The Report, Harriet, The Personal History of David Copperfield, Harriet, Jojo Rabbit

Another film that is most certainly up for Oscar glory is the Tom Hanks starrer A Beautiful Day in the Neighbourhood, directed by Marielle Heller. While Hanks is one of Hollywood’s most beloved stars, Heller’s Can You Ever Forgive Me? earned three Oscar nominations earlier this year, including two in acting categories (for Melissa McCarthy and Richard E. Grant.

In A Beautiful Day…, one of over one hundred world premieres in this year’s TIFF line-up, Hanks plays children’s television host Fred Rogers who becomes the subject of a profile for a cynical, reluctant New York journalist (Matthew Rhys).

The TV personality’s wisdom and generosity transforms the writer who starts out with the intention of rustling up a superficial writeup. But the encounter turns out to be much more than that. The film is based on Tom Junod’s Esquire article about his experiences with Rogers.

Todd Phillips’ Joker, a comic book movie with a difference, narrates the origin story of the arch-villain. The eponymous character is played with customary vim and vigour by Joaquin Phoenix. While the lead performance will surely be on the Academy’s radar leading up to Oscar night in 2020, the film is in with a chance to become the second comic book movie (after Black Panther) to earn a Best Picture nomination.

This searing portrait of the quintessential bad guy is set in early 1980s crime-infested Gotham City. The cast of Joker includes Robert De Niro as a talk show host who is idolised by Arthur Fleck, a hard-up clown who aspires to be a successful stand-up comic and, thwarted in more ways than he can countenance, lets the demon inside him wrest control of his being and turn him into a crazed killer.

A Beautiful Day in the Neighborhood, Joker, Bad Education, Parasite

We will also be keeping an eye on the flight of The Goldfinch, the John Crowley film that Warner Bros. will launch at TIFF. Starring Nicole Kidman and Ansel Elgort, the film adapts a Pulitzer Prize-winning novel by Donna Tartt about a layered coming-of-age crime story woven around a young man who loses his mother in an art museum bombing.

Fox Searchlight Pictures, the studio that won the 2017 Best Picture Oscar for The Shape of Water, will bet big this year with Taika Waititi’s anti-hate satire Jojo Rabbit, another buzzy TIFF world premiere.

The inventive film centres on a German boy who, on discovering a Jewish girl hiding in his home, consults his imaginary best friend Adolf Hitler (played by Waititi himself).

Steven Soderbergh’s The Laundromat, starring Meryl Streep, Gary Oldman and Antonio Banderas, is a sharp dramatization of the Panama Paper leaks, which revealed the unsavoury world of global finance. Adapted from an investigative journalist’s Pulitzer Prize-winning reportage, the film has been scripted by Scott Z. Burns, who also has his own directorial project, The Report, in TIFF.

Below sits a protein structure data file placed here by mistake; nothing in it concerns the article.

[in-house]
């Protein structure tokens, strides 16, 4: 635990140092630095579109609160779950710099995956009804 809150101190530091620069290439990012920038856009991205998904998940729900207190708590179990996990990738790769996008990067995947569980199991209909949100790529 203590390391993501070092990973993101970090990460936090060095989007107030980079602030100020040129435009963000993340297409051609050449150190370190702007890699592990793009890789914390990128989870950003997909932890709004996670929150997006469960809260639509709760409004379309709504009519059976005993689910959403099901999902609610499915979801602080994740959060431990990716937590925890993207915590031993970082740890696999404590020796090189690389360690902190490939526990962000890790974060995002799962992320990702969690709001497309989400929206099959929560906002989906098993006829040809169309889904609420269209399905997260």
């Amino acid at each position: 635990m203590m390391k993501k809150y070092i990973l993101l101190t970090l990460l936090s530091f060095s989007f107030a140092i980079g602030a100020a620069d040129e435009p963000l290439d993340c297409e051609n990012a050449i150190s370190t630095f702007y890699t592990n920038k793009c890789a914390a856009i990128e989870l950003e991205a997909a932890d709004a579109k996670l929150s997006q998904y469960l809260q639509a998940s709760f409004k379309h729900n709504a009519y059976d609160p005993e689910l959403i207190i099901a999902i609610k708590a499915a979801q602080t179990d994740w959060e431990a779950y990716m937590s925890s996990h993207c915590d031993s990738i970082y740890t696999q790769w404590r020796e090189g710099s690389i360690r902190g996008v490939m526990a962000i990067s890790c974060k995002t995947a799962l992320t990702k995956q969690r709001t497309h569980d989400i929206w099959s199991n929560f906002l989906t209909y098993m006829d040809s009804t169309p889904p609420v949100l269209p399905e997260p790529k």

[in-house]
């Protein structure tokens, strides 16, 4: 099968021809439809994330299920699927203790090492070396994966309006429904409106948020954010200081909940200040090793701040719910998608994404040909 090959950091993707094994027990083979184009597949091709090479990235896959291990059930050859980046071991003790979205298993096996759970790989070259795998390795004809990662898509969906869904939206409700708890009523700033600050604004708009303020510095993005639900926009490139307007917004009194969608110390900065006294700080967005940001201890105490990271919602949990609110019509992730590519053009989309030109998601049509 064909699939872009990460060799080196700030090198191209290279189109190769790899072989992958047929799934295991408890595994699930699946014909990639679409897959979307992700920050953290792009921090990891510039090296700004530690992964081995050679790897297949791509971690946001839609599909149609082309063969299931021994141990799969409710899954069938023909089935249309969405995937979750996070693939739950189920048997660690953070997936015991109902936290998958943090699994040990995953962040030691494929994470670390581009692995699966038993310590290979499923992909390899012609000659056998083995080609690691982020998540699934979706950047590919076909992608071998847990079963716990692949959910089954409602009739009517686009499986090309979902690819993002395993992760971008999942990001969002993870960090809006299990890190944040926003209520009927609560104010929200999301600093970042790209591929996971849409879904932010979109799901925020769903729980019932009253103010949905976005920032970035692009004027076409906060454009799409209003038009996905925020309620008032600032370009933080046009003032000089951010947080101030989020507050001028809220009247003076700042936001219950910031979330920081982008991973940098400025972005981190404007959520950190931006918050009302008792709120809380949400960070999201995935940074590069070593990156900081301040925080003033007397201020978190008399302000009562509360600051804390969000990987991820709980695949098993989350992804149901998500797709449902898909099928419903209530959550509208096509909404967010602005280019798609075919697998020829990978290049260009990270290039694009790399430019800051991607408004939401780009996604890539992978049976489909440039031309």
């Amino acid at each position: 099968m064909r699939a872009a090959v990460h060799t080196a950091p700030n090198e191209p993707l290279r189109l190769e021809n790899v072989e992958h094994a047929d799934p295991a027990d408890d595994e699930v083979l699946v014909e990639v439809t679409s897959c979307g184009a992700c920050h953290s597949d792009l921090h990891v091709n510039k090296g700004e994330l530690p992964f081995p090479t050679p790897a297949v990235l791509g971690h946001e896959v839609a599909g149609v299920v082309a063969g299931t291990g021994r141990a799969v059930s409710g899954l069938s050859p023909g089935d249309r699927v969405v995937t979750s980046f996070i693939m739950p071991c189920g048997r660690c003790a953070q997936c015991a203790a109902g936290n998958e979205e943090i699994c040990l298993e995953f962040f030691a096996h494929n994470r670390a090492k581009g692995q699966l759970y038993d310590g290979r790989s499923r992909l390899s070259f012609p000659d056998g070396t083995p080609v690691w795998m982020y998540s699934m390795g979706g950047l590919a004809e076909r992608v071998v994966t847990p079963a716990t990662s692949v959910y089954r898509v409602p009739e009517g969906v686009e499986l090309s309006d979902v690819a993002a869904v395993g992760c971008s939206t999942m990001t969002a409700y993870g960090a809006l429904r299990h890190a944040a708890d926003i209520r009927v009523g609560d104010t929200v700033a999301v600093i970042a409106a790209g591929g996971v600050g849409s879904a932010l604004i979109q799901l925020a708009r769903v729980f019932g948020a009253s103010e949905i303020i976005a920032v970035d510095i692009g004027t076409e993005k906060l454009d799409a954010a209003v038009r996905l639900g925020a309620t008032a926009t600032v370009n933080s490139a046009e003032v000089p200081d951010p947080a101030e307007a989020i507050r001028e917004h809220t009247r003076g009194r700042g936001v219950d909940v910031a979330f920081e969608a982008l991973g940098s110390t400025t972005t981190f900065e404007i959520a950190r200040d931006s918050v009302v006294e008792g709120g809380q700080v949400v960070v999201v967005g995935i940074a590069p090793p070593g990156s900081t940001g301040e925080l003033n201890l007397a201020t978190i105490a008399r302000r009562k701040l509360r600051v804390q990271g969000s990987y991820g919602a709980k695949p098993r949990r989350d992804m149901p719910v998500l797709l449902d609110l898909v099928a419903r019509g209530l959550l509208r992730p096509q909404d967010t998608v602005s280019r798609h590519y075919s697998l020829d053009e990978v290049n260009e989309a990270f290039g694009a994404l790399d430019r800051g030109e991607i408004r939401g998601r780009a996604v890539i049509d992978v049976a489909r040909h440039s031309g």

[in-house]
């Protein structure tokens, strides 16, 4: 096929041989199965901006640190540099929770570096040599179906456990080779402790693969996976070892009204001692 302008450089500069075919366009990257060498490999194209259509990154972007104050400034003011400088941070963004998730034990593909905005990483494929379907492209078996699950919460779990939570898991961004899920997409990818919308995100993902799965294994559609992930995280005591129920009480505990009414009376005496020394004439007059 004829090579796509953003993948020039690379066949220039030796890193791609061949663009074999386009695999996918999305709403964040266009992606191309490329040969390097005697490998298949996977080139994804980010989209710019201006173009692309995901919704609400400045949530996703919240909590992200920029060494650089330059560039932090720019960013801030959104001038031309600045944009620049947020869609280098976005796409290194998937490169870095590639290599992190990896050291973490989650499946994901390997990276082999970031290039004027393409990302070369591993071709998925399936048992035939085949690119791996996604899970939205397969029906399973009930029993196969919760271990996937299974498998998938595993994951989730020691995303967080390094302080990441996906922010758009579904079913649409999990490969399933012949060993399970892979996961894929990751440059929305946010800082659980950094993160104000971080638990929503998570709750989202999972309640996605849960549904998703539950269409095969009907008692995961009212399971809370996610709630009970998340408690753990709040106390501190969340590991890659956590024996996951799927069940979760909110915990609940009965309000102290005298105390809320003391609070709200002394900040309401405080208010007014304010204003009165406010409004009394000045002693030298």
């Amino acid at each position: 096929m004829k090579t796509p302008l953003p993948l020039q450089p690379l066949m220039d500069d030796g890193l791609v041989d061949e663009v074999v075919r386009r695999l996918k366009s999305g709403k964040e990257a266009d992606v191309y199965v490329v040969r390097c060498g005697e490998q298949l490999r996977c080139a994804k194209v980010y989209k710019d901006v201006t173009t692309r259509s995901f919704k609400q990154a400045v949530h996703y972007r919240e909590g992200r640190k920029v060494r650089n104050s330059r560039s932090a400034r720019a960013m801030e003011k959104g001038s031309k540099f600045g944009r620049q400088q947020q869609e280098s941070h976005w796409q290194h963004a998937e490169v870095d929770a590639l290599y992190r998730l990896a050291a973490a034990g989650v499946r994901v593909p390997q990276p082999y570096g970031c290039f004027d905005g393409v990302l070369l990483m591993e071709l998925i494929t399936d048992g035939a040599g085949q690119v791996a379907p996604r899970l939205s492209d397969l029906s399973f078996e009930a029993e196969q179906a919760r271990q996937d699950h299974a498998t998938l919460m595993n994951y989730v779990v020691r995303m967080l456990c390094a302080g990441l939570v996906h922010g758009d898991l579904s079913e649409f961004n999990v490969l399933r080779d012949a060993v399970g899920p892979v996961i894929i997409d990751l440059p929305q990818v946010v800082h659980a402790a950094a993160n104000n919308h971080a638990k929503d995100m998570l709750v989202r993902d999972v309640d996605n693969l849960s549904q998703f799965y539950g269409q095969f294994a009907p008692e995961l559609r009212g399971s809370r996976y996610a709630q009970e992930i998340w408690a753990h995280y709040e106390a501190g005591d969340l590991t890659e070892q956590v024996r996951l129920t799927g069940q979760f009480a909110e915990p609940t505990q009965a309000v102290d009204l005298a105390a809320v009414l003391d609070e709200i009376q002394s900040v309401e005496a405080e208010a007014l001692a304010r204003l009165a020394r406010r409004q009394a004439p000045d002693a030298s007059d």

The Report, a powerful expose of CIA’s torture tactics, stars Adam Driver as an investigator deployed by the US Senate to probe the country’s use of third-degree methods post-9/11.

The Laundromat, Pain and Glory, Marriage Story, Radioactive

The cast includes Annette Bening, who could well be in Best Supporting Actress Oscar contention for her part in a political thriller that tracks one man’s dogged, half-decade pursuit of answers to many questions triggered by CIA’s unbridled use of torture as a tool of investigation.

Armando Iannucci’s The Personal History of David Copperfield, which world premieres at TIFF, could make amends for the total snub that the Scottish director’s most recent film, The Death of Stalin, received from the Academy. The new film is bolstered by a cast of proven actors – Dev Patel plays David Copperfield and is supported by Tilda Swinton, Ben Whishaw and Hugh Laurie. Iannucci imparts a decidedly contemporary sensibility to the Charles Dickens 19th century classic.

TIFF hosts the North American premiere of Benedict Andrews’ Seberg, the biopic of French nouvelle vague icon Jean Seberg. The titular role is played by Kristen Stewart in a drama in which the FBI turns the spotlight on the actor owing to her growing friendship with civil rights activist Hakim Jamal. Among the less fancied titles that might acquire a higher profile by the end of the festival is Cory Finley’s Bad Education, starring Hugh Jackman, Allison Janney and Ray Romano. It is based on a true story of a financial crime in the US school system.

This film, as much a character study as a dramatized account of a massive coverup of a scandal. Kasi Lemmons’ Harriet, featuring Tonywinning Broadway actor Cynthia Erivo, is another film that has the potential to attract wide awards season attention. It is the rousing biopic of abolitionist Harriet Tubman, who escaped slavery and led other to freedom through a network of safehouses known as the Underground Railroad.